Most people understand that a product can only be as good as the material from which it is made. It follows that home furnishings made from artificial, low-grade materials such as particleboard, pressed wood or MDF can sustain neither craftsmanship nor long life. And for many years the furniture-buying public has been learning this lesson the hard way. And it remains true that much costly premium furniture is built little better than the inexpensive student furniture that we see discarded curbside on garbage night. Yes, the finish choices are more varied and the designs more “compatible with contemporary adult lifestyles”, but under their skins the chic and the disposable are brother and sister, often “born” in the same sprawling overseas factory to be assembled closer to market. And this would be fine and fair if the price was right. But it isn’t.
It was never so at Stickley, where only the best of Mother Nature will do: select high-grade lumber responsibly harvested from sustainable sources, then properly dried and milled, hand-fitted and hand-finished to timeless designs old and new. Real wood. Solid wood. Even on those rare occasions when a “veneer” is appropriate and correct – such as the gorgeous swirl and crotch mahogany door panels and drawer fronts on Stickley’s Georgian reproductions – it remains the real thing, re-sawn and book-matched to perfection. So too the glorious tiger-stripe maple drawer facings on the solid black cherry Harvey Ellis bedroom pieces (though at 2mm in thickness they are more of a thin plank than a thick veneer); just another example of Stickley’s uncompromising belief in proven materials and traditional cabinetry. Thick or thin it’s solid wood.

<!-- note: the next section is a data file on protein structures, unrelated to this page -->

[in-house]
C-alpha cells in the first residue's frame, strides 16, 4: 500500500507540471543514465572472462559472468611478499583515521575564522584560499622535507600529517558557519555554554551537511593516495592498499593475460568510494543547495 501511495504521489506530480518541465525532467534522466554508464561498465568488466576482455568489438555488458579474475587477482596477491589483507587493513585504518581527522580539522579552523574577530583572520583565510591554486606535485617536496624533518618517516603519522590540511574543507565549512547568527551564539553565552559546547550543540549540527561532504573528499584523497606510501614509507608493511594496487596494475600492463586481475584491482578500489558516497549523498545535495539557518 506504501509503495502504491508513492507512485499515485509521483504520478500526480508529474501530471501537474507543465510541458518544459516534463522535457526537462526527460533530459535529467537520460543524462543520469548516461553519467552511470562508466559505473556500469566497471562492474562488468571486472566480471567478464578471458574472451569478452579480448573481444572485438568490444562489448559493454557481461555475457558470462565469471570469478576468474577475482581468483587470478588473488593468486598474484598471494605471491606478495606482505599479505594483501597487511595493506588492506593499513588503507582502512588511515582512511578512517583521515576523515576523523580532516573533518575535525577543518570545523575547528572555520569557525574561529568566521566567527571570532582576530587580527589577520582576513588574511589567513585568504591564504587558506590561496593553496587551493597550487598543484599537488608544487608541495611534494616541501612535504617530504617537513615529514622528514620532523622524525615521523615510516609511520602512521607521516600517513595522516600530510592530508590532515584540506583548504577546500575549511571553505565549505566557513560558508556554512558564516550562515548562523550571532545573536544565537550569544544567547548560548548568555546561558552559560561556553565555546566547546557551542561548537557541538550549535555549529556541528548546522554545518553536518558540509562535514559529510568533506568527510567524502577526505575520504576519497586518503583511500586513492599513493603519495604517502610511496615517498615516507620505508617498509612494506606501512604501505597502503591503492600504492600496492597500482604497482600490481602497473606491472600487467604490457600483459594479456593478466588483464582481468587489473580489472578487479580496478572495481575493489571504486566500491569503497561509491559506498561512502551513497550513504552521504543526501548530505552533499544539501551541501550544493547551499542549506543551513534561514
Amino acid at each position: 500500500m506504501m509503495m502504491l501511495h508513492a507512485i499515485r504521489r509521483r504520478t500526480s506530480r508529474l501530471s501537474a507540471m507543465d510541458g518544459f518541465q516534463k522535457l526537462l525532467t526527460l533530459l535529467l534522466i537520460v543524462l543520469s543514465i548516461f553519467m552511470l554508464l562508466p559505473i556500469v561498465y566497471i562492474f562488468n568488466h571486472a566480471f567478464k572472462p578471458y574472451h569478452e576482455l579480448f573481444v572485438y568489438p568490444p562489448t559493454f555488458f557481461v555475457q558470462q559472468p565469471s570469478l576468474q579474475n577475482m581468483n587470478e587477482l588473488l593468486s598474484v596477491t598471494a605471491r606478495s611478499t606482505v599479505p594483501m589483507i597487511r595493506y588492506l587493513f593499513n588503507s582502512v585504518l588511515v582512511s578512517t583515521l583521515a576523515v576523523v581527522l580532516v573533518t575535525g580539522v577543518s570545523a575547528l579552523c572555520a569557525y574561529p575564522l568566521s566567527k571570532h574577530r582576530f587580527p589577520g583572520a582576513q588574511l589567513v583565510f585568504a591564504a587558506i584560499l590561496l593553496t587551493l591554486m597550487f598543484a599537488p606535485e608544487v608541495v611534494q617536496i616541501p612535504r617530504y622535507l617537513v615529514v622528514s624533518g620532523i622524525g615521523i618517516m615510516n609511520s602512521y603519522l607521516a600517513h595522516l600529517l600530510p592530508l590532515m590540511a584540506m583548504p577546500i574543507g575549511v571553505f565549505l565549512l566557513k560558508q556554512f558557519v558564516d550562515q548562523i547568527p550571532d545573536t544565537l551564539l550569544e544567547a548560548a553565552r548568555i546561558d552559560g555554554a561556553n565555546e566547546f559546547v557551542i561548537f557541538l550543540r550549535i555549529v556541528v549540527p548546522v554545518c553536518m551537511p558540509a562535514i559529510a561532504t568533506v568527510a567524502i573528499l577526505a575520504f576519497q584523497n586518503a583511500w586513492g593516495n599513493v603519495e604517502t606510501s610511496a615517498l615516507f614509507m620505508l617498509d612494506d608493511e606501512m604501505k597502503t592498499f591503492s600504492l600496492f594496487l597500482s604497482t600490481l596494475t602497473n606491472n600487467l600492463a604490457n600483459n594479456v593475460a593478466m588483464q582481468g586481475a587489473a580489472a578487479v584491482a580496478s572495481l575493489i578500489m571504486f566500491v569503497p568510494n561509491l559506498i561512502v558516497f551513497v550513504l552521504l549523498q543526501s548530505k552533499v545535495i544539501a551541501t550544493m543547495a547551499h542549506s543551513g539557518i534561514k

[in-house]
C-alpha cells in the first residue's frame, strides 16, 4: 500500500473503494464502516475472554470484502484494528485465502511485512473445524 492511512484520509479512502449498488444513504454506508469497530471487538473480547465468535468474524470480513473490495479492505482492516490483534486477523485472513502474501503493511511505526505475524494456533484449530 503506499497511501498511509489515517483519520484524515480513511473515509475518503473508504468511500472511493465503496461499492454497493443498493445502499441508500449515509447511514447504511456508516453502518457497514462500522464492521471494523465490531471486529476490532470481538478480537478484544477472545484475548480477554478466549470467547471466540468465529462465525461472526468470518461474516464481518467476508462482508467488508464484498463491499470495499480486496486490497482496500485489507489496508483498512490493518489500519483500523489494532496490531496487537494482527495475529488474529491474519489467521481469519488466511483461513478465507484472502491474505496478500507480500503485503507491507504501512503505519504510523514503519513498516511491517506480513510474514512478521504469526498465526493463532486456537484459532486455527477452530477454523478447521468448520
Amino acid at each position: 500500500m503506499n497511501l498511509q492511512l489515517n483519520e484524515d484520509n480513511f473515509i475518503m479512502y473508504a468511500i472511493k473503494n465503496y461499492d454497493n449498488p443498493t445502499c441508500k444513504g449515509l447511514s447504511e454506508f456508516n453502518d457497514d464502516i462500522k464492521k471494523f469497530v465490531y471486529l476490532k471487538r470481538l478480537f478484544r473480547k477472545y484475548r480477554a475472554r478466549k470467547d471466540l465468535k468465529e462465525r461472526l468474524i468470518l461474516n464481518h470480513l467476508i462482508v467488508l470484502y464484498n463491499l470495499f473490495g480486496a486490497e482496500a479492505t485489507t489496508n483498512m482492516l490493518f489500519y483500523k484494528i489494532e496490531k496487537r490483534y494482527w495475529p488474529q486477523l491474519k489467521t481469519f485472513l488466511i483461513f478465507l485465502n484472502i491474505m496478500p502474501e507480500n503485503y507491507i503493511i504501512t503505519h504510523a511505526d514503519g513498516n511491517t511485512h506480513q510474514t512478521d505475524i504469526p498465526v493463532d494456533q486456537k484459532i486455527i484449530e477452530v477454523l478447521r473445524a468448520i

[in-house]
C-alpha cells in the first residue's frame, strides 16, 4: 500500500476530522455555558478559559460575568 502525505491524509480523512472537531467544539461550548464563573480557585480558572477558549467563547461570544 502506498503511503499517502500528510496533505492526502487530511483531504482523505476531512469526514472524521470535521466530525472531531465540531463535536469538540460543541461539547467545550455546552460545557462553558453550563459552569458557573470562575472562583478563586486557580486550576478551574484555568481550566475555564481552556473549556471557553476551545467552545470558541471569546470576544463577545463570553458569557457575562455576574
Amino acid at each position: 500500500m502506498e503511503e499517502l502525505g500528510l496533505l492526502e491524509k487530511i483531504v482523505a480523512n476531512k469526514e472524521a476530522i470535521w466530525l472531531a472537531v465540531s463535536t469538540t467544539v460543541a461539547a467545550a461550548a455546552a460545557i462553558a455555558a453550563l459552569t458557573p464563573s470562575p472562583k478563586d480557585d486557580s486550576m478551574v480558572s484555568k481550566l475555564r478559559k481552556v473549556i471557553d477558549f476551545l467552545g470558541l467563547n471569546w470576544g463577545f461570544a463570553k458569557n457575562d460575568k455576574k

Yet neither Stickley nor the consumer can afford complacency. The new millennium has seen increasingly vast quantities of dubious hard and soft woods flooding wholesale timber markets (particularly from rain forests in Indonesia and South America). Offshore bulk manufacturers have been able thereby to busily mass market “real solid-wood furniture” to the affluent West as well as to the emerging East. Great emphasis is put on short-lived trends, designer endorsements, and “available NOW!”, though this often translates as out-of-fashion next year, hidden mark-up, and we assemble it straight from the shipping container. Much less is said about how things are made and from what. The wood itself may or may not be furniture-grade, but it is quickly cut for a quick profit, and sometimes illegally. Kiln-drying (let alone air-drying) is infrequent. Actual fabrication is frantic and inexact. Surface treatments hide more than enhance whatever natural beauty the particular species may possess. “Texturing” replaces fine finishing. Suspicious chemicals are the norm.
So, it can pay as much to know what something isn’t as to know what it is. Or, as a discriminating and thrifty Stickley enthusiast of many years likes to put it: “Would you eat three meals a day every day at a restaurant that loudly advertised ‘solid meat’ but refused to distinguish spring lamb from mutton, or Angus beef from horsemeat? And what if they charged good money for the mystery? No, neither would I.”